AWS News Blog

Amazon SageMaker Adds Batch Transform Feature and Pipe Input Mode for TensorFlow Containers

At the New York Summit a few days ago we launched two new Amazon SageMaker features: a new batch inference feature called Batch Transform that allows customers to make predictions in non-real time scenarios across petabytes of data and Pipe Input Mode support for TensorFlow containers. SageMaker remains one of my favorite services and we’ve covered it extensively on this blog and the machine learning blog. In fact, the rapid pace of innovation from the SageMaker team is a bit hard to keep up with. Since our last post on SageMaker’s Automatic Model Tuning with Hyper Parameter Optimization, the team launched 4 new built-in algorithms and tons of new features. Let’s take a look at the new Batch Transform feature.

Batch Transform

The Batch Transform feature is a high-performance and high-throughput method for transforming data and generating inferences. It’s ideal for scenarios where you’re dealing with large batches of data, don’t need sub-second latency, or need to both preprocess and transform the training data. The best part? You don’t have to write a single additional line of code to make use of this feature. You can take all of your existing models and start batch transform jobs based on them. This feature is available at no additional charge and you pay only for the underlying resources.

Let’s take a look at how we would do this for the built-in Object Detection algorithm. I followed the example notebook to train my object detection model. Now I’ll go to the SageMaker console and open the Batch Transform sub-console.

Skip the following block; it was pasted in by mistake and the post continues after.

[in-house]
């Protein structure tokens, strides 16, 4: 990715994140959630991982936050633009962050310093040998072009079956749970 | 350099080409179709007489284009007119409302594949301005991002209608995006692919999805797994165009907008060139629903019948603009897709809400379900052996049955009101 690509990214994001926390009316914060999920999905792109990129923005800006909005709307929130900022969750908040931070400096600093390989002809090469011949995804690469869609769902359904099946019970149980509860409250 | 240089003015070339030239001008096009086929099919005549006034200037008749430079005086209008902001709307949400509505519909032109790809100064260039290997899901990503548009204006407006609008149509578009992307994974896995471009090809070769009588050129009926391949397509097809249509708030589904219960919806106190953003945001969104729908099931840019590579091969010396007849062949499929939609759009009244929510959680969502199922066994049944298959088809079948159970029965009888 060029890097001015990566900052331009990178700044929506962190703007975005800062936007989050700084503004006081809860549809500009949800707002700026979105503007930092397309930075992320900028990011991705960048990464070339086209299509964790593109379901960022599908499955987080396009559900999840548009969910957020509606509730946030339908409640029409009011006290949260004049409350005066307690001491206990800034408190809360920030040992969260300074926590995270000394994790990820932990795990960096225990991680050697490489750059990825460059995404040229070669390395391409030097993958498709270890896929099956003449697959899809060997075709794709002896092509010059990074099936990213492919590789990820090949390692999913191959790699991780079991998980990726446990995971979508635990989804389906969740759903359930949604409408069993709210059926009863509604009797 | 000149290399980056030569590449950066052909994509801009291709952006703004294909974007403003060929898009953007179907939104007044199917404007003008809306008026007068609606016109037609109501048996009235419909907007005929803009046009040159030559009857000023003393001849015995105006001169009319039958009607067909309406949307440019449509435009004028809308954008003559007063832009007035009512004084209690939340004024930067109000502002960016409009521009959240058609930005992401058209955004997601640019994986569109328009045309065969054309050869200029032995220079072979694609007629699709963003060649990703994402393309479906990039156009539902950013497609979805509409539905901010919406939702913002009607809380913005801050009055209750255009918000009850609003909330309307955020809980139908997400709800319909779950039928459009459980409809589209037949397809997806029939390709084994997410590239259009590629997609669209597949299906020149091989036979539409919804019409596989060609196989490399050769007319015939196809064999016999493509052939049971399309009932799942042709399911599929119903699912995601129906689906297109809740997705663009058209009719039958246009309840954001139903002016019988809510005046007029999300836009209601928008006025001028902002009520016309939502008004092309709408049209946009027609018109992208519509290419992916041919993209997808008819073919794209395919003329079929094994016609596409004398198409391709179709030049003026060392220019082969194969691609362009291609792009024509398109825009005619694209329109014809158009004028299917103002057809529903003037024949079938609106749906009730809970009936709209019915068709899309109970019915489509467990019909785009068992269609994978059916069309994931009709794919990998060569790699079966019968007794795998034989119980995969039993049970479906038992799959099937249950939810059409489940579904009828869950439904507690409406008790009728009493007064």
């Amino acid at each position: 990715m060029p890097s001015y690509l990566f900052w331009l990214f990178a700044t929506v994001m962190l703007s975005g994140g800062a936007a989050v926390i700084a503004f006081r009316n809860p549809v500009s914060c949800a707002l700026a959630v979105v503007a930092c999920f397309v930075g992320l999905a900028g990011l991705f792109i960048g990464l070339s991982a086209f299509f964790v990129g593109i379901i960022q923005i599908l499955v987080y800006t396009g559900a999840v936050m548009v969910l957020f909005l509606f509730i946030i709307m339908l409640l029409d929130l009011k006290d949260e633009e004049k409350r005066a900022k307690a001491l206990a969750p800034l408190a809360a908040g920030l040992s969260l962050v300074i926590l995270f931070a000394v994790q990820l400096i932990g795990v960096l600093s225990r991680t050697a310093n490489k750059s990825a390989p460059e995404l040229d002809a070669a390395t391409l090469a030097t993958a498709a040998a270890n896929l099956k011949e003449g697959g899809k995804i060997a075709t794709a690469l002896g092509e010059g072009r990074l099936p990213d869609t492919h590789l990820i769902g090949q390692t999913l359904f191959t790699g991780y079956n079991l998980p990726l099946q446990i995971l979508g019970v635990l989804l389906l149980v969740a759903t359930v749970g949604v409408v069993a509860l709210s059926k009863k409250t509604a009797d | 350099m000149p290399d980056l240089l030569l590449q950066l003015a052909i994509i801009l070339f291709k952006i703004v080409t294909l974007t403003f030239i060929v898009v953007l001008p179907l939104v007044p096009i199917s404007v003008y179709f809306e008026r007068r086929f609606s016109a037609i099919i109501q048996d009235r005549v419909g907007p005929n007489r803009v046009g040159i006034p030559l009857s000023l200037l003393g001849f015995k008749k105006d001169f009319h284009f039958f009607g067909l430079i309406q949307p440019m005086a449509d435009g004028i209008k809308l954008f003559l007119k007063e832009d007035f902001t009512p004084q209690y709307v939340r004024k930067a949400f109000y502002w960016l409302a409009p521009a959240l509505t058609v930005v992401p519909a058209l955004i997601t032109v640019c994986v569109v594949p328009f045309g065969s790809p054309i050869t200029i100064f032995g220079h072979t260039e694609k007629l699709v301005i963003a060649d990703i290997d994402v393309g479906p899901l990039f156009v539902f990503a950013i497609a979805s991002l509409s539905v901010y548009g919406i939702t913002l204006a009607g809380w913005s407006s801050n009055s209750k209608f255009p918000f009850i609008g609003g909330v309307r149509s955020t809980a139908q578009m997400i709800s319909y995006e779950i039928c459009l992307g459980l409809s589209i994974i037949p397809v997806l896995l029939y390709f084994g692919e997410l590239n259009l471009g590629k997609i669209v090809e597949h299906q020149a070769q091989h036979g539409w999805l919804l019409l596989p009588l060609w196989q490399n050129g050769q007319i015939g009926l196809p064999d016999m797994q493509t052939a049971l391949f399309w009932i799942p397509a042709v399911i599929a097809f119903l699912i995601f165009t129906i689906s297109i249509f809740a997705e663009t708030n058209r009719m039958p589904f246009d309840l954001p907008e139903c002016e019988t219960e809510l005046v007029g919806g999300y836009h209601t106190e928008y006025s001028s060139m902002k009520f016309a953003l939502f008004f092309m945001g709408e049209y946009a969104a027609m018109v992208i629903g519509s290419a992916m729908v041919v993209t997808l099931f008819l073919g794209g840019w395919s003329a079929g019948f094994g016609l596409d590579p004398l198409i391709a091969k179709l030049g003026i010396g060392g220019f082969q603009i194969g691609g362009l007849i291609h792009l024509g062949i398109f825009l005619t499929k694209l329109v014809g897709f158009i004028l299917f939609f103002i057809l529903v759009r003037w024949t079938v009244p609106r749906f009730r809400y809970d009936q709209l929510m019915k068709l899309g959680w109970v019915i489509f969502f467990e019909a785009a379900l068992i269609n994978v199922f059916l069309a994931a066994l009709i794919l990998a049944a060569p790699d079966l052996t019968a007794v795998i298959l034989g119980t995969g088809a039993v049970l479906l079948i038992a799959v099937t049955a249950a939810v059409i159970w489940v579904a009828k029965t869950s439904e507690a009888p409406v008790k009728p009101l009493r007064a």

From there I can start a new batch transform job.

Here I can name my transform job, select which of my models I want to use, and the number and type of instances to use. Additionally, I can configure the specifics around how many records to send to my inference concurrently and the size of the payload. If I don’t manually specify these then SageMaker will select some sensible defaults.

Next I need to specify my input location. I can either use a manifest file or just load all the files in an S3 location. Since I’m dealing with images here I’ve manually specified my input content-type.

Finally, I’ll configure my output location and start the job!

Once the job is running, I can open the job detail page and follow the links to the metrics and the logs in Amazon CloudWatch.

I can see the job is running and if I look at my results in S3 I can see the predicted labels for each image.

The transform generated one output JSON file per input file containing the detected objects.

From here it would be easy to create a table for the bucket in AWS Glue and either query the results with Amazon Athena or visualize them with Amazon QuickSight.

Of course it’s also possible to start these jobs programmatically from the SageMaker API.

You can find a lot more detail on how to use batch transforms in your own containers in the documentation.

Pipe Input Mode for Tensorflow